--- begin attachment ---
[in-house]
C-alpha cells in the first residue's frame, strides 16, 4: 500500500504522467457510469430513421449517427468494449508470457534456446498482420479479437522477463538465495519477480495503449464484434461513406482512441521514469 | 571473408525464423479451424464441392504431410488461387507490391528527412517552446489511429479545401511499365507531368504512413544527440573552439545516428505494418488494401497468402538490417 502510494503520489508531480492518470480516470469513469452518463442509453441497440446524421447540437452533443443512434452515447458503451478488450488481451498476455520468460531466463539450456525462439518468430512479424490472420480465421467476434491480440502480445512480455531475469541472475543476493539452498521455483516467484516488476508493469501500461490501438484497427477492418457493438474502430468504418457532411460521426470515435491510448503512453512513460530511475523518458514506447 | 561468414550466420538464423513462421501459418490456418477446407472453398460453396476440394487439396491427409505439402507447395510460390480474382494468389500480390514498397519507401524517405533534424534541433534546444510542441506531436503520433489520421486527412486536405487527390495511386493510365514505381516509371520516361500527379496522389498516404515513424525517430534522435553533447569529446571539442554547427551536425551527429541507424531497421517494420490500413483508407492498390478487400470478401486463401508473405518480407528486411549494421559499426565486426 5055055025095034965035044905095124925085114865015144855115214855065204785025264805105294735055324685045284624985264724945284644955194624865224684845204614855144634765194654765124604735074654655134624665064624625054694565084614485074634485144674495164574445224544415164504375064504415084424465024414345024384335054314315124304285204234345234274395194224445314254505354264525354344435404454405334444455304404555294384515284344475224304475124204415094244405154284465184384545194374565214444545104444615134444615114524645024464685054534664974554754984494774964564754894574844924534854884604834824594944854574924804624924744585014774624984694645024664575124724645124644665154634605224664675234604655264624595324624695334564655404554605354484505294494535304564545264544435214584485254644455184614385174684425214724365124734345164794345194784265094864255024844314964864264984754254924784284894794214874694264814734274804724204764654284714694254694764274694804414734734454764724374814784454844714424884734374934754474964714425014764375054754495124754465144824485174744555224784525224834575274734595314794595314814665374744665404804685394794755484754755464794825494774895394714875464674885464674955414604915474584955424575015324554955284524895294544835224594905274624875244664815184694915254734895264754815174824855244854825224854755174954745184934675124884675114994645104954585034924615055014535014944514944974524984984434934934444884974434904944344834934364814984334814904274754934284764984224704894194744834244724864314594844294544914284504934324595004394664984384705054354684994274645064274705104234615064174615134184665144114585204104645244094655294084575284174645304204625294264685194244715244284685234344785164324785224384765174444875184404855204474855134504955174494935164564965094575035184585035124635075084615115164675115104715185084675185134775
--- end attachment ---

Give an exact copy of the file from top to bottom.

[in-house]
C-alpha cells in the first residue's frame, strides 16, 4: 500500500504522467457510469430513421449517427468494449508470457534456446498482420479479437522477463538465495519477480495503449464484434461513406482512441521514469 | 571473408525464423479451424464441392504431410488461387507490391528527412517552446489511429479545401511499365507531368504512413544527440573552439545516428505494418488494401497468402538490417 502510494503520489508531480492518470480516470469513469452518463442509453441497440446524421447540437452533443443512434452515447458503451478488450488481451498476455520468460531466463539450456525462439518468430512479424490472420480465421467476434491480440502480445512480455531475469541472475543476493539452498521455483516467484516488476508493469501500461490501438484497427477492418457493438474502430468504418457532411460521426470515435491510448503512453512513460530511475523518458514506447 | 561468414550466420538464423513462421501459418490456418477446407472453398460453396476440394487439396491427409505439402507447395510460390480474382494468389500480390514498397519507401524517405533534424534541433534546444510542441506531436503520433489520421486527412486536405487527390495511386493510365514505381516509371520516361500527379496522389498516404515513424525517430534522435553533447569529446571539442554547427551536425551527429541507424531497421517494420490500413483508407492498390478487400470478401486463401508473405518480407528486411549494421559499426565486426 5055055025095034965035044905095124925085114865015144855115214855065204785025264805105294735055324685045284624985264724945284644955194624865224684845204614855144634765194654765124604735074654655134624665064624625054694565084614485074634485144674495164574445224544415164504375064504415084424465024414345024384335054314315124304285204234345234274395194224445314254505354264525354344435404454405334444455304404555294384515284344475224304475124204415094244405154284465184384545194374565214444545104444615134444615114524645024464685054534664974554754984494774964564754894574844924534854884604834824594944854574924804624924744585014774624984694645024664575124724645124644665154634605224664675234604655264624595324624695334564655404554605354484505294494535304564545264544435214584485254644455184614385174684425214724365124734345164794345194784265094864255024844314964864264984754254924784284894794214874694264814734274804724204764654284714694254694764274694804414734734454764724374814784454844714424884734374934754474964714425014764375054754495124754465144824485174744555224784525224834575274734595314794595314814665374744665404804685394794755484754755464794825494774895394714875464674885464674955414604915474584955424575015324554955284524895294544835224594905274624875244664815184694915254734895264754815174824855244854825224854755174954745184934675124884675114994645104954585034924615055014535014944514944974524984984434934934444884974434904944344834934364814984334814904274754934284764984224704894194744834244724864314594844294544914284504934324595004394664984384705054354684994274645064274705104234615064174615134184665144114585204104645244094655294084575284174645304204625294264685194244715244284685234344785164324785224384765174444875184404855204474855134504955174494935164564965094575035184585035124635075084615115164675115104715185084675185134775